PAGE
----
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Review from PW Annex Reviews:

Maverick doctors, scientists, and public health officials took charge of the fight against Covid-19 when the CDC and the Trump administration failed to act, according to this illuminating rehash of recent history. Lewis (The Fifth Risk) spotlights a group of doctors who overcame bureaucratic inertia and conventional wisdom to write the U.S.'s pandemic response plan in 2007, after President George W. Bush read a history of the 1918 Spanish flu pandemic and asked what the government would do in such a scenario. Carefully reinterpreting data from 1918, Veterans Affairs official Carter Mecher and other group members developed a "Swiss Cheese strategy" of multiple social interventions (school closures, bans on group gatherings, etc.) layered on top of one another to contain a disease outbreak until a vaccine could be developed. In January 2020, Mecher used sketchy, incomplete data emerging from China to forecast the spread of Covid-19 in the U.S., and shared his findings with California deputy chief health officer Charity Dean, who eventually convinced Gov. Gavin Newsom to issue the country's first statewide stay-at-home order. Though the book's first half is somewhat slow-going, Lewis draws vivid profiles of Mecher and Dean, in particular, and litters the narrative with lucid explanations of epidemiology, disease modeling, and genomic sequencing. Readers will be aghast that these experts weren't leading the battle from the start.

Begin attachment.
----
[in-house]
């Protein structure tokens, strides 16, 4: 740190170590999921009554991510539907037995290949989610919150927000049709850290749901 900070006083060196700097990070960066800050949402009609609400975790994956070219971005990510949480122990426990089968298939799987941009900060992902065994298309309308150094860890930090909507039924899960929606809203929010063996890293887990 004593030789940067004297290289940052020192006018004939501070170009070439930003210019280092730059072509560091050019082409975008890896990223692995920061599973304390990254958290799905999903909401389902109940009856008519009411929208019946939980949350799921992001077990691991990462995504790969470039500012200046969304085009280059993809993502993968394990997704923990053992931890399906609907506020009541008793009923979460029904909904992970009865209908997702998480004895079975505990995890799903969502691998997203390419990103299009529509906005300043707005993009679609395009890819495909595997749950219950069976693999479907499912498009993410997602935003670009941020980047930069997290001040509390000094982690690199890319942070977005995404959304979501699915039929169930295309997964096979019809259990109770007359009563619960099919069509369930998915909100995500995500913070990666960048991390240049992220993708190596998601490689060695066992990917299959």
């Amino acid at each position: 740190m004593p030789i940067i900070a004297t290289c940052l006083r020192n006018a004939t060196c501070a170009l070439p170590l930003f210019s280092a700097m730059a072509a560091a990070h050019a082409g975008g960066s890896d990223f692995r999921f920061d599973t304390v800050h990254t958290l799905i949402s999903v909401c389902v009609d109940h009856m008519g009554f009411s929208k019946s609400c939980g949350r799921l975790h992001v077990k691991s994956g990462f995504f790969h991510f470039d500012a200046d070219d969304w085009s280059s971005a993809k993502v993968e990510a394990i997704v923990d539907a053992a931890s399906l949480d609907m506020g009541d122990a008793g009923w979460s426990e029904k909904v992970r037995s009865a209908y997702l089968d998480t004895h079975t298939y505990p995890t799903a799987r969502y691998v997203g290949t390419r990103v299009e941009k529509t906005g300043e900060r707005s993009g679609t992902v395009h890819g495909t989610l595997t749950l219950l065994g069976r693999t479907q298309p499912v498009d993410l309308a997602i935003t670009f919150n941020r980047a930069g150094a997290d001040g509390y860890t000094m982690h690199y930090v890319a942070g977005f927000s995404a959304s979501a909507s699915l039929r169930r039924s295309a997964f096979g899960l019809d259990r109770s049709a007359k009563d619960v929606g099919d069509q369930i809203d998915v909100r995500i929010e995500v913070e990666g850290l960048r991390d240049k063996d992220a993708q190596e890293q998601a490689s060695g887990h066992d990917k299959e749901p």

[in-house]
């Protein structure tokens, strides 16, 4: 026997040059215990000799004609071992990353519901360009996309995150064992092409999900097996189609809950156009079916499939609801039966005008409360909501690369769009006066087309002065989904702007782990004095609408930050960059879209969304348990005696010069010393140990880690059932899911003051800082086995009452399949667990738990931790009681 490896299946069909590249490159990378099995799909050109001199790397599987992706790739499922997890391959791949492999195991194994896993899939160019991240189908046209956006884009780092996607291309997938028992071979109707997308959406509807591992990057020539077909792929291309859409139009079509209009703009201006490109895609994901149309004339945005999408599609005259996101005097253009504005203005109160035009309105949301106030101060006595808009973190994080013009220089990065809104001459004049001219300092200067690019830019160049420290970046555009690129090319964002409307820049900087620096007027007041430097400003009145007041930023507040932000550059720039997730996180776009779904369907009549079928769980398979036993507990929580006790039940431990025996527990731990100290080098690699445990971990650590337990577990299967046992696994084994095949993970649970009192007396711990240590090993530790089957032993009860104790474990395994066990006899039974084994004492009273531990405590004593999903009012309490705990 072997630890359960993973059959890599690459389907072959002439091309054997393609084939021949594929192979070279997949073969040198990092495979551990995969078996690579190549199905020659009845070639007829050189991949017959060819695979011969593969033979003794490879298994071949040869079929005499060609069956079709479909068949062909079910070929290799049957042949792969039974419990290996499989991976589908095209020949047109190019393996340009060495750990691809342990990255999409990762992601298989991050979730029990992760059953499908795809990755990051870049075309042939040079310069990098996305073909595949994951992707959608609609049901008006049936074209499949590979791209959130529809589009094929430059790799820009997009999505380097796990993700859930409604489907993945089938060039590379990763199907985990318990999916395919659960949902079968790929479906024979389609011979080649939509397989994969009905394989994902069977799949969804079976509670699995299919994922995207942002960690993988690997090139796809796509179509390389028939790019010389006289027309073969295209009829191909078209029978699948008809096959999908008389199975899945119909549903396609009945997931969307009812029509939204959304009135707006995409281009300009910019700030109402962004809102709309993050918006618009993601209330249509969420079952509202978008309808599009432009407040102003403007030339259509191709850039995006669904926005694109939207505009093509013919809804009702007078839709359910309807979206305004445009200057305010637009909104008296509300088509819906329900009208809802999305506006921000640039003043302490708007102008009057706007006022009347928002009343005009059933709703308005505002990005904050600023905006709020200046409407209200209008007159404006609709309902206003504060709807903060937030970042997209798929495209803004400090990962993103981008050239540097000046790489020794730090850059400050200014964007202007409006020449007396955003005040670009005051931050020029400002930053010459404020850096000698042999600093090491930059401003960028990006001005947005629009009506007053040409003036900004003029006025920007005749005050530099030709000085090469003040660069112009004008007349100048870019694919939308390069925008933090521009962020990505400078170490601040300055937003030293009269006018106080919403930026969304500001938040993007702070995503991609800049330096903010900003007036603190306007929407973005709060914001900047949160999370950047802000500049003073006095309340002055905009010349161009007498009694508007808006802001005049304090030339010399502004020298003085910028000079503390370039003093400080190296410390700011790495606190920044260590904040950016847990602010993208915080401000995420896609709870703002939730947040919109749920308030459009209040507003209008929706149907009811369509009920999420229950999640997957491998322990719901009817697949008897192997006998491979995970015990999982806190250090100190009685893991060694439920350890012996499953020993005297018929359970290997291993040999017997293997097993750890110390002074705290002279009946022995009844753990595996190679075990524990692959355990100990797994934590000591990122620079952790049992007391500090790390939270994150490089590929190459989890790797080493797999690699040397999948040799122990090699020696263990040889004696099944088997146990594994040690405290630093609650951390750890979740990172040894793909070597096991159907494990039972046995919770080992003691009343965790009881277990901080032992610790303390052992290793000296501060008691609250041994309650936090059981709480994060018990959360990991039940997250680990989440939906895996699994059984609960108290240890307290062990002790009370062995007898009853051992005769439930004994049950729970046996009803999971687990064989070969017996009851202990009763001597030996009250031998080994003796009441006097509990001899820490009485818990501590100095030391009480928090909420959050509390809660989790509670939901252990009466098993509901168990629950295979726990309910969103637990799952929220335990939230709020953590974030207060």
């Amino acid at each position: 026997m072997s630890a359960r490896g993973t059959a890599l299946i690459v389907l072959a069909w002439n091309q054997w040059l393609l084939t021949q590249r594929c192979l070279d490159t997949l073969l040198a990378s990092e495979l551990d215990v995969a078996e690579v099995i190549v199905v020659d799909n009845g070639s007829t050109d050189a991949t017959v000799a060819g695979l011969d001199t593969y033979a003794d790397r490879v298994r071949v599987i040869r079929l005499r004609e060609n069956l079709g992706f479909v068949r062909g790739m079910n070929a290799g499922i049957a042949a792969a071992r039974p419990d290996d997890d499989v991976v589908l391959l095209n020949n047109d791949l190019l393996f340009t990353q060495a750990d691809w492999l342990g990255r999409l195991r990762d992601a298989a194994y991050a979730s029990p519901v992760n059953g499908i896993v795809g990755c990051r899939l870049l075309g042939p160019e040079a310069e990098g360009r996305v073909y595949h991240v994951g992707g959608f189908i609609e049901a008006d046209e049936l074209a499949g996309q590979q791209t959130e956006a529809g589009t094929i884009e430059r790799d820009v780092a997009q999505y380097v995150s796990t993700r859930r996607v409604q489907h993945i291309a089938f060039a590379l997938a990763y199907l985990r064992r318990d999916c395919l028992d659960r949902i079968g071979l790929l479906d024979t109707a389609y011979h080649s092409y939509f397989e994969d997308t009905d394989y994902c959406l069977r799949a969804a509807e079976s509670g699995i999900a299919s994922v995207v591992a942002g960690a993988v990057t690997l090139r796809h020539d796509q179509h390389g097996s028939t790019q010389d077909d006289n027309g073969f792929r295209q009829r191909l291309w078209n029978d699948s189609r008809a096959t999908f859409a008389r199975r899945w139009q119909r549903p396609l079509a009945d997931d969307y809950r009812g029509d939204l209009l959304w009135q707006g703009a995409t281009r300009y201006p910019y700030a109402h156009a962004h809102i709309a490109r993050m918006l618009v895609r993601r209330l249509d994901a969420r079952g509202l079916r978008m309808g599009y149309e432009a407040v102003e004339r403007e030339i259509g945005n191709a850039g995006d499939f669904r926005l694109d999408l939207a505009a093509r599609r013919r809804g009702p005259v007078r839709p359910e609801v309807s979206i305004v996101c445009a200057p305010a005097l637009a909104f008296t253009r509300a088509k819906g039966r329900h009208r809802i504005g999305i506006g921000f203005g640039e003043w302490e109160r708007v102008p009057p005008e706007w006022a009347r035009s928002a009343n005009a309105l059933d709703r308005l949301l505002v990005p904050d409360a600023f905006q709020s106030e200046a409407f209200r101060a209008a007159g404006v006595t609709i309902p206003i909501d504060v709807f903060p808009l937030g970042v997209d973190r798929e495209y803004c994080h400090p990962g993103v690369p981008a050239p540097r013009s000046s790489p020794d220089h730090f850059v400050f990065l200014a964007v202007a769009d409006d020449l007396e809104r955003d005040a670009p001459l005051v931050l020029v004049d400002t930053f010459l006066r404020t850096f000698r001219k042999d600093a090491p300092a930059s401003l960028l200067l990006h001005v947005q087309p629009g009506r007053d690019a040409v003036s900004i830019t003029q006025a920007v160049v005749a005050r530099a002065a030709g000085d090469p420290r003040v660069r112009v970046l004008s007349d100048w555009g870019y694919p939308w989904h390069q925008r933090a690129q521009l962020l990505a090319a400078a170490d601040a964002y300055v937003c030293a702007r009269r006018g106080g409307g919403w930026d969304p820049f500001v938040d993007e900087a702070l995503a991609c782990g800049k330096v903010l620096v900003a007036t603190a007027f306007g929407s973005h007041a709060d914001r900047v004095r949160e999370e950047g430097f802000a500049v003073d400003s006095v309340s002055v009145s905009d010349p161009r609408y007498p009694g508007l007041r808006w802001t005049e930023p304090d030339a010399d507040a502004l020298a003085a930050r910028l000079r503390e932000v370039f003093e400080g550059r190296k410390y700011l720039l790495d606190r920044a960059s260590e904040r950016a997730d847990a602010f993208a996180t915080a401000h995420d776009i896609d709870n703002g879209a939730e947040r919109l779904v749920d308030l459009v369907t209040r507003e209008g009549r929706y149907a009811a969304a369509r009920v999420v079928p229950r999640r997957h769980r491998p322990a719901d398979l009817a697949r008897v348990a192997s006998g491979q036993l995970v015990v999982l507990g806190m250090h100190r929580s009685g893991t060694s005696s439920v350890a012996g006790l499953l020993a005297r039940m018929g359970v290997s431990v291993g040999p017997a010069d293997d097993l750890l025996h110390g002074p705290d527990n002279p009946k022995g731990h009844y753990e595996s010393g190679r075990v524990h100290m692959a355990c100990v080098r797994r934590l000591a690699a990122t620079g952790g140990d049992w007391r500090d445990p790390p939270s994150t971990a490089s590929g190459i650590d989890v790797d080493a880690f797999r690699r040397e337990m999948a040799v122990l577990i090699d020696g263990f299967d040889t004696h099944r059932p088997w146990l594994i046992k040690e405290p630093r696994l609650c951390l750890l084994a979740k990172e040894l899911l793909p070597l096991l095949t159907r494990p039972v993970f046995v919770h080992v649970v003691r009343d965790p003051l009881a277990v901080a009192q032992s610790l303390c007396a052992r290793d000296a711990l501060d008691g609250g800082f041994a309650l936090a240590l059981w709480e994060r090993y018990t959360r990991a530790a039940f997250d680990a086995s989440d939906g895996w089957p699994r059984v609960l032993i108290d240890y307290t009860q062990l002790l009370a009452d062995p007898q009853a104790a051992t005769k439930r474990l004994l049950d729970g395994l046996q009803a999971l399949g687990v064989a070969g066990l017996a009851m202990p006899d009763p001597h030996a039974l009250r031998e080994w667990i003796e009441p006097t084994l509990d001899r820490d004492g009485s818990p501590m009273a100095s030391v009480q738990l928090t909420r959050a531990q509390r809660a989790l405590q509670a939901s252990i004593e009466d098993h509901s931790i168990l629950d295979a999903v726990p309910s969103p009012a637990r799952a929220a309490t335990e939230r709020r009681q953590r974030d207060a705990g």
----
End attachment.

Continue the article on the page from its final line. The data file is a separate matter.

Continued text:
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Heirs of an ambivalent empire : French-Indigenous relations and the rise of the Métis in the Hudson Bay Watershed

/ Scott Berthelette.